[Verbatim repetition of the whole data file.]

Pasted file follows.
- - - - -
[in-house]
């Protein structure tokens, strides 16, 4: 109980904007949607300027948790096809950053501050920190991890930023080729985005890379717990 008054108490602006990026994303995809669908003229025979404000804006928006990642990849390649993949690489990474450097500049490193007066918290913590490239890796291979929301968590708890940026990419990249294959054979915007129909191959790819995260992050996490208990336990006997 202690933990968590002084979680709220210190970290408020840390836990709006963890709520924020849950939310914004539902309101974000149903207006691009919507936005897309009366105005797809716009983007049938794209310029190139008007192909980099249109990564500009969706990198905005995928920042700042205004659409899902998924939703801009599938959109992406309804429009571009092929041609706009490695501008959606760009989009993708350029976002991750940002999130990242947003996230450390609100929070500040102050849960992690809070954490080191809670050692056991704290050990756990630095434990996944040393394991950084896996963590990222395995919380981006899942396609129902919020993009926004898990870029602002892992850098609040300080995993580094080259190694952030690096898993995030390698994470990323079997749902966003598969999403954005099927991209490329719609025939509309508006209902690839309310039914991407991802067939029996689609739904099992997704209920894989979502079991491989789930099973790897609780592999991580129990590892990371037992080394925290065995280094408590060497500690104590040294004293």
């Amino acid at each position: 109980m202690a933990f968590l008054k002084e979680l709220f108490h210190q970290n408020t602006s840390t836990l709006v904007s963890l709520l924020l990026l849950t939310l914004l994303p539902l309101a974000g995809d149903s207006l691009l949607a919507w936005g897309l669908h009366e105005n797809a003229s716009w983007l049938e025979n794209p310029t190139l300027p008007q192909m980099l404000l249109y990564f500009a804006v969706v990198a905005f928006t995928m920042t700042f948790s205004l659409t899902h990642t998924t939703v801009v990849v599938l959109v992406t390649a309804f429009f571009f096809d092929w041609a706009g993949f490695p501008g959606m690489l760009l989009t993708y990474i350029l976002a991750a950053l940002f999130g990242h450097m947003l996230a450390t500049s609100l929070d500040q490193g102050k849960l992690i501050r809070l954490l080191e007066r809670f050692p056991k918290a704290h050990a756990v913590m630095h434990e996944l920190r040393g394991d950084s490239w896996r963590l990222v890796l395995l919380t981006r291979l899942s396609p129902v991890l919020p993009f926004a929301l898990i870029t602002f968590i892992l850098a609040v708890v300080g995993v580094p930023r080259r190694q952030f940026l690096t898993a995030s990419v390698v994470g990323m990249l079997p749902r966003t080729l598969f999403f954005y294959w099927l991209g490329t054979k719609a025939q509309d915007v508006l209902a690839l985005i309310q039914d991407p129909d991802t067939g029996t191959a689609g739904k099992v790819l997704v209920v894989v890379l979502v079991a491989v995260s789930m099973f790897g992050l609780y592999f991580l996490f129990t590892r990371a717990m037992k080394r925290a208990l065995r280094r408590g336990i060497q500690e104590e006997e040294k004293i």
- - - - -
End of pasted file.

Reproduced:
[in-house]
């Protein structure tokens, strides 16, 4: 109980904007949607300027948790096809950053501050920190991890930023080729985005890379717990 008054108490602006990026994303995809669908003229025979404000804006928006990642990849390649993949690489990474450097500049490193007066918290913590490239890796291979929301968590708890940026990419990249294959054979915007129909191959790819995260992050996490208990336990006997 202690933990968590002084979680709220210190970290408020840390836990709006963890709520924020849950939310914004539902309101974000149903207006691009919507936005897309009366105005797809716009983007049938794209310029190139008007192909980099249109990564500009969706990198905005995928920042700042205004659409899902998924939703801009599938959109992406309804429009571009092929041609706009490695501008959606760009989009993708350029976002991750940002999130990242947003996230450390609100929070500040102050849960992690809070954490080191809670050692056991704290050990756990630095434990996944040393394991950084896996963590990222395995919380981006899942396609129902919020993009926004898990870029602002892992850098609040300080995993580094080259190694952030690096898993995030390698994470990323079997749902966003598969999403954005099927991209490329719609025939509309508006209902690839309310039914991407991802067939029996689609739904099992997704209920894989979502079991491989789930099973790897609780592999991580129990590892990371037992080394925290065995280094408590060497500690104590040294004293």
């Amino acid at each position: 109980m202690a933990f968590l008054k002084e979680l709220f108490h210190q970290n408020t602006s840390t836990l709006v904007s963890l709520l924020l990026l849950t939310l914004l994303p539902l309101a974000g995809d149903s207006l691009l949607a919507w936005g897309l669908h009366e105005n797809a003229s716009w983007l049938e025979n794209p310029t190139l300027p008007q192909m980099l404000l249109y990564f500009a804006v969706v990198a905005f928006t995928m920042t700042f948790s205004l659409t899902h990642t998924t939703v801009v990849v599938l959109v992406t390649a309804f429009f571009f096809d092929w041609a706009g993949f490695p501008g959606m690489l760009l989009t993708y990474i350029l976002a991750a950053l940002f999130g990242h450097m947003l996230a450390t500049s609100l929070d500040q490193g102050k849960l992690i501050r809070l954490l080191e007066r809670f050692p056991k918290a704290h050990a756990v913590m630095h434990e996944l920190r040393g394991d950084s490239w896996r963590l990222v890796l395995l919380t981006r291979l899942s396609p129902v991890l919020p993009f926004a929301l898990i870029t602002f968590i892992l850098a609040v708890v300080g995993v580094p930023r080259r190694q952030f940026l690096t898993a995030s990419v390698v994470g990323m990249l079997p749902r966003t080729l598969f999403f954005y294959w099927l991209g490329t054979k719609a025939q509309d915007v508006l209902a690839l985005i309310q039914d991407p129909d991802t067939g029996t191959a689609g739904k099992v790819l997704v209920v894989v890379l979502v079991a491989v995260s789930m099973f790897g992050l609780y592999f991580l996490f129990t590892r990371a717990m037992k080394r925290a208990l065995r280094r408590g336990i060497q500690e104590e006997e040294k004293i």